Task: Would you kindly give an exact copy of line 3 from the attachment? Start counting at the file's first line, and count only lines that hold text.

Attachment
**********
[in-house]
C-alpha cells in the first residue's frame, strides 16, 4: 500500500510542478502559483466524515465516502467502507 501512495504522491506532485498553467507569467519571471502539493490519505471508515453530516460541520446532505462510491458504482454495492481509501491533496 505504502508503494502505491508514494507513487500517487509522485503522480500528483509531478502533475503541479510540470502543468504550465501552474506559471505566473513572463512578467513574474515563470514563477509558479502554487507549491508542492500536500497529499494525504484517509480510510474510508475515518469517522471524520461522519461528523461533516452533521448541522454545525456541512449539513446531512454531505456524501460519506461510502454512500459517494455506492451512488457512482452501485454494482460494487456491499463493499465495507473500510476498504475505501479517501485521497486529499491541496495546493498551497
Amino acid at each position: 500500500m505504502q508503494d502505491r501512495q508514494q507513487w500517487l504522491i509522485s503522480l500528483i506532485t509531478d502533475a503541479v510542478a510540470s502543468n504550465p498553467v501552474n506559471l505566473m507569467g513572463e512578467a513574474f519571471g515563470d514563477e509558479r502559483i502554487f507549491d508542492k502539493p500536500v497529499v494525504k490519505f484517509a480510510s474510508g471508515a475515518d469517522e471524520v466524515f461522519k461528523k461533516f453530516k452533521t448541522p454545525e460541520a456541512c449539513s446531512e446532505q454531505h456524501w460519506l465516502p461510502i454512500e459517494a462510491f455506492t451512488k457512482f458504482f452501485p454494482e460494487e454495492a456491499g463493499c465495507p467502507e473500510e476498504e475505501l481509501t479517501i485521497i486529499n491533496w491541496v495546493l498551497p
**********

Amino acid at each position: 500500500m505504502q508503494d502505491r501512495q508514494q507513487w500517487l504522491i509522485s503522480l500528483i506532485t509531478d502533475a503541479v510542478a510540470s502543468n504550465p498553467v501552474n506559471l505566473m507569467g513572463e512578467a513574474f519571471g515563470d514563477e509558479r502559483i502554487f507549491d508542492k502539493p500536500v497529499v494525504k490519505f484517509a480510510s474510508g471508515a475515518d469517522e471524520v466524515f461522519k461528523k461533516f453530516k452533521t448541522p454545525e460541520a456541512c449539513s446531512e446532505q454531505h456524501w460519506l465516502p461510502i454512500e459517494a462510491f455506492t451512488k457512482f458504482f452501485p454494482e460494487e454495492a456491499g463493499c465495507p467502507e473500510e476498504e475505501l481509501t479517501i485521497i486529499n491533496w491541496v495546493l498551497p